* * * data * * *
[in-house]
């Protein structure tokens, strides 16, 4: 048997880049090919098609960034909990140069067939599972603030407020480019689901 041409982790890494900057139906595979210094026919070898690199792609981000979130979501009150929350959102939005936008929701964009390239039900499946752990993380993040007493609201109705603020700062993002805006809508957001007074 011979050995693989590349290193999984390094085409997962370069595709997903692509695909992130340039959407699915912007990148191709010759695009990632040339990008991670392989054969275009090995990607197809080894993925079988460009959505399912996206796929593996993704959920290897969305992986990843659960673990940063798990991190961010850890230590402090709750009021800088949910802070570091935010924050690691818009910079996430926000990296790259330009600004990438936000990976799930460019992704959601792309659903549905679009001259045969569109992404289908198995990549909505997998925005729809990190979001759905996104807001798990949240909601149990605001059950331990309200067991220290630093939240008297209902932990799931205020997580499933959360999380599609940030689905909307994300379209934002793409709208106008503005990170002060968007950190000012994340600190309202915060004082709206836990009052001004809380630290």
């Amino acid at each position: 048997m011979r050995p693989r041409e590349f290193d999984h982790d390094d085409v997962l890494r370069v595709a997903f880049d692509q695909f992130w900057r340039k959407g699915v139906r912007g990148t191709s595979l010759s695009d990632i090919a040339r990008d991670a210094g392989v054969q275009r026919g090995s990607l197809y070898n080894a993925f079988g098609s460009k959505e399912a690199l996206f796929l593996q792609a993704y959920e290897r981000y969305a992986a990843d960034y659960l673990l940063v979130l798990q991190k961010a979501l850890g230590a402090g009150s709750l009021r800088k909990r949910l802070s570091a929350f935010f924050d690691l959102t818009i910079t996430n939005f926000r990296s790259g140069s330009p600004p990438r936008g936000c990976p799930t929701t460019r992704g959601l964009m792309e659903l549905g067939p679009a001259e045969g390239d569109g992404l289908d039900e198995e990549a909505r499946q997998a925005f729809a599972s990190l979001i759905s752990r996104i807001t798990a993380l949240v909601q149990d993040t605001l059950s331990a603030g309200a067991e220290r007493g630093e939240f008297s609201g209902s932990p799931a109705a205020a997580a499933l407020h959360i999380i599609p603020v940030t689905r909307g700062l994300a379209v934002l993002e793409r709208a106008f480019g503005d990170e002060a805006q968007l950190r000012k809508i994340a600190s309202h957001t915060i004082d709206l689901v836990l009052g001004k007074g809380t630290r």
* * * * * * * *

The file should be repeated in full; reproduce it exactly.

[in-house]
């Protein structure tokens, strides 16, 4: 048997880049090919098609960034909990140069067939599972603030407020480019689901 041409982790890494900057139906595979210094026919070898690199792609981000979130979501009150929350959102939005936008929701964009390239039900499946752990993380993040007493609201109705603020700062993002805006809508957001007074 011979050995693989590349290193999984390094085409997962370069595709997903692509695909992130340039959407699915912007990148191709010759695009990632040339990008991670392989054969275009090995990607197809080894993925079988460009959505399912996206796929593996993704959920290897969305992986990843659960673990940063798990991190961010850890230590402090709750009021800088949910802070570091935010924050690691818009910079996430926000990296790259330009600004990438936000990976799930460019992704959601792309659903549905679009001259045969569109992404289908198995990549909505997998925005729809990190979001759905996104807001798990949240909601149990605001059950331990309200067991220290630093939240008297209902932990799931205020997580499933959360999380599609940030689905909307994300379209934002793409709208106008503005990170002060968007950190000012994340600190309202915060004082709206836990009052001004809380630290």
């Amino acid at each position: 048997m011979r050995p693989r041409e590349f290193d999984h982790d390094d085409v997962l890494r370069v595709a997903f880049d692509q695909f992130w900057r340039k959407g699915v139906r912007g990148t191709s595979l010759s695009d990632i090919a040339r990008d991670a210094g392989v054969q275009r026919g090995s990607l197809y070898n080894a993925f079988g098609s460009k959505e399912a690199l996206f796929l593996q792609a993704y959920e290897r981000y969305a992986a990843d960034y659960l673990l940063v979130l798990q991190k961010a979501l850890g230590a402090g009150s709750l009021r800088k909990r949910l802070s570091a929350f935010f924050d690691l959102t818009i910079t996430n939005f926000r990296s790259g140069s330009p600004p990438r936008g936000c990976p799930t929701t460019r992704g959601l964009m792309e659903l549905g067939p679009a001259e045969g390239d569109g992404l289908d039900e198995e990549a909505r499946q997998a925005f729809a599972s990190l979001i759905s752990r996104i807001t798990a993380l949240v909601q149990d993040t605001l059950s331990a603030g309200a067991e220290r007493g630093e939240f008297s609201g209902s932990p799931a109705a205020a997580a499933l407020h959360i999380i599609p603020v940030t689905r909307g700062l994300a379209v934002l993002e793409r709208a106008f480019g503005d990170e002060a805006q968007l950190r000012k809508i994340a600190s309202h957001t915060i004082d709206l689901v836990l009052g001004k007074g809380t630290r």